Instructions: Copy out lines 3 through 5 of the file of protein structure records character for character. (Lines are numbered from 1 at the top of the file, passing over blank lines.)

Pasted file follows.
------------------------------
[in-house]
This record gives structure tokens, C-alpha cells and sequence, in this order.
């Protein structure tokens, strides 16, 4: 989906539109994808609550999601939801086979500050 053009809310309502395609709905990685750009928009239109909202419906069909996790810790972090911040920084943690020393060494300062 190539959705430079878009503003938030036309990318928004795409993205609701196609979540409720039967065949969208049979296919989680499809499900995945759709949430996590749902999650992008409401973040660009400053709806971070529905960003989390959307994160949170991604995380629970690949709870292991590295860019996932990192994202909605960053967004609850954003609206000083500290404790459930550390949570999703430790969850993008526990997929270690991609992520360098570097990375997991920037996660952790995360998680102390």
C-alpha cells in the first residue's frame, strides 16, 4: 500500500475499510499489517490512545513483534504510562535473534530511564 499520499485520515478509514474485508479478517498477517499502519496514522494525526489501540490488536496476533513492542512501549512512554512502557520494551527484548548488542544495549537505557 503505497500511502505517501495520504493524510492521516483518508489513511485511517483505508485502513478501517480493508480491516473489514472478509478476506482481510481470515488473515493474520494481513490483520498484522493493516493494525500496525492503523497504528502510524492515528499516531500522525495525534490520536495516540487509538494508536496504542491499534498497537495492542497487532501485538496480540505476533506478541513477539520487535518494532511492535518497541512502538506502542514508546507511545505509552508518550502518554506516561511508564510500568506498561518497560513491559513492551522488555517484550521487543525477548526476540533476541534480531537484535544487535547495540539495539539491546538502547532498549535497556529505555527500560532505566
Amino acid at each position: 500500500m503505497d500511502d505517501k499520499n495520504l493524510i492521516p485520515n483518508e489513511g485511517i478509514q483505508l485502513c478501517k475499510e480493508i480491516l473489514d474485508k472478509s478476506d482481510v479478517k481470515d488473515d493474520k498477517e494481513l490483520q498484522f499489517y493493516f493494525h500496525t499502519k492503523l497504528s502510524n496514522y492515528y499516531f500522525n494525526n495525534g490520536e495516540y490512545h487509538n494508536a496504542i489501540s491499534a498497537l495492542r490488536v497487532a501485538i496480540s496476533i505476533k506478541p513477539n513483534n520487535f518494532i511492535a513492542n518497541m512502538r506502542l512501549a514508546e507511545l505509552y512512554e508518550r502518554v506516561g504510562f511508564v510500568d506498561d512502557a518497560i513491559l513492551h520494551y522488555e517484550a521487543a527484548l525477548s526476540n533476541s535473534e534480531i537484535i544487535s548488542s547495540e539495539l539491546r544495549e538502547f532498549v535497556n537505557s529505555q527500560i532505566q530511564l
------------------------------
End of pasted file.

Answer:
């Protein structure tokens, strides 16, 4: 989906539109994808609550999601939801086979500050 053009809310309502395609709905990685750009928009239109909202419906069909996790810790972090911040920084943690020393060494300062 190539959705430079878009503003938030036309990318928004795409993205609701196609979540409720039967065949969208049979296919989680499809499900995945759709949430996590749902999650992008409401973040660009400053709806971070529905960003989390959307994160949170991604995380629970690949709870292991590295860019996932990192994202909605960053967004609850954003609206000083500290404790459930550390949570999703430790969850993008526990997929270690991609992520360098570097990375997991920037996660952790995360998680102390």
C-alpha cells in the first residue's frame, strides 16, 4: 500500500475499510499489517490512545513483534504510562535473534530511564 499520499485520515478509514474485508479478517498477517499502519496514522494525526489501540490488536496476533513492542512501549512512554512502557520494551527484548548488542544495549537505557 503505497500511502505517501495520504493524510492521516483518508489513511485511517483505508485502513478501517480493508480491516473489514472478509478476506482481510481470515488473515493474520494481513490483520498484522493493516493494525500496525492503523497504528502510524492515528499516531500522525495525534490520536495516540487509538494508536496504542491499534498497537495492542497487532501485538496480540505476533506478541513477539520487535518494532511492535518497541512502538506502542514508546507511545505509552508518550502518554506516561511508564510500568506498561518497560513491559513492551522488555517484550521487543525477548526476540533476541534480531537484535544487535547495540539495539539491546538502547532498549535497556529505555527500560532505566
Amino acid at each position: 500500500m503505497d500511502d505517501k499520499n495520504l493524510i492521516p485520515n483518508e489513511g485511517i478509514q483505508l485502513c478501517k475499510e480493508i480491516l473489514d474485508k472478509s478476506d482481510v479478517k481470515d488473515d493474520k498477517e494481513l490483520q498484522f499489517y493493516f493494525h500496525t499502519k492503523l497504528s502510524n496514522y492515528y499516531f500522525n494525526n495525534g490520536e495516540y490512545h487509538n494508536a496504542i489501540s491499534a498497537l495492542r490488536v497487532a501485538i496480540s496476533i505476533k506478541p513477539n513483534n520487535f518494532i511492535a513492542n518497541m512502538r506502542l512501549a514508546e507511545l505509552y512512554e508518550r502518554v506516561g504510562f511508564v510500568d506498561d512502557a518497560i513491559l513492551h520494551y522488555e517484550a521487543a527484548l525477548s526476540n533476541s535473534e534480531i537484535i544487535s548488542s547495540e539495539l539491546r544495549e538502547f532498549v535497556n537505557s529505555q527500560i532505566q530511564l